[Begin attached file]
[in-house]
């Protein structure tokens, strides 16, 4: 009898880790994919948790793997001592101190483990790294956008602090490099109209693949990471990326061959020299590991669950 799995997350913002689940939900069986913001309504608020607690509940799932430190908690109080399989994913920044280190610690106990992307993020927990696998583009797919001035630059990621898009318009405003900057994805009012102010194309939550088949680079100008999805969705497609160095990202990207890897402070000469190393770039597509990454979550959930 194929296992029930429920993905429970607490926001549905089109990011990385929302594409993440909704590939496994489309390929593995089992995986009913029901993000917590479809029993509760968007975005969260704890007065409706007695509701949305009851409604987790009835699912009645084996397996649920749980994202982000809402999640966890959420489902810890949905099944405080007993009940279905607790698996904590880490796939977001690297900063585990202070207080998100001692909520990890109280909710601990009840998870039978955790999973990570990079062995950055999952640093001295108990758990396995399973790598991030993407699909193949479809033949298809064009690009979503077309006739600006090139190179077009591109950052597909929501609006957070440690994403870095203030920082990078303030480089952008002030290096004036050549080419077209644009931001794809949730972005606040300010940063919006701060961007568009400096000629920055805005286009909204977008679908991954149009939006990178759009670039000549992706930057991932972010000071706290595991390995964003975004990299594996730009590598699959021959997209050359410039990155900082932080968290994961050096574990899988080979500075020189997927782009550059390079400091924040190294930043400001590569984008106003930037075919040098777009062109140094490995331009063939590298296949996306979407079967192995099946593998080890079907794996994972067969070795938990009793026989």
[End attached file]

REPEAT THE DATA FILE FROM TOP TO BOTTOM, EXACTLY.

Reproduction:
[in-house]
């Protein structure tokens, strides 16, 4: 009898880790994919948790793997001592101190483990790294956008602090490099109209693949990471990326061959020299590991669950 799995997350913002689940939900069986913001309504608020607690509940799932430190908690109080399989994913920044280190610690106990992307993020927990696998583009797919001035630059990621898009318009405003900057994805009012102010194309939550088949680079100008999805969705497609160095990202990207890897402070000469190393770039597509990454979550959930 194929296992029930429920993905429970607490926001549905089109990011990385929302594409993440909704590939496994489309390929593995089992995986009913029901993000917590479809029993509760968007975005969260704890007065409706007695509701949305009851409604987790009835699912009645084996397996649920749980994202982000809402999640966890959420489902810890949905099944405080007993009940279905607790698996904590880490796939977001690297900063585990202070207080998100001692909520990890109280909710601990009840998870039978955790999973990570990079062995950055999952640093001295108990758990396995399973790598991030993407699909193949479809033949298809064009690009979503077309006739600006090139190179077009591109950052597909929501609006957070440690994403870095203030920082990078303030480089952008002030290096004036050549080419077209644009931001794809949730972005606040300010940063919006701060961007568009400096000629920055805005286009909204977008679908991954149009939006990178759009670039000549992706930057991932972010000071706290595991390995964003975004990299594996730009590598699959021959997209050359410039990155900082932080968290994961050096574990899988080979500075020189997927782009550059390079400091924040190294930043400001590569984008106003930037075919040098777009062109140094490995331009063939590298296949996306979407079967192995099946593998080890079907794996994972067969070795938990009793026989």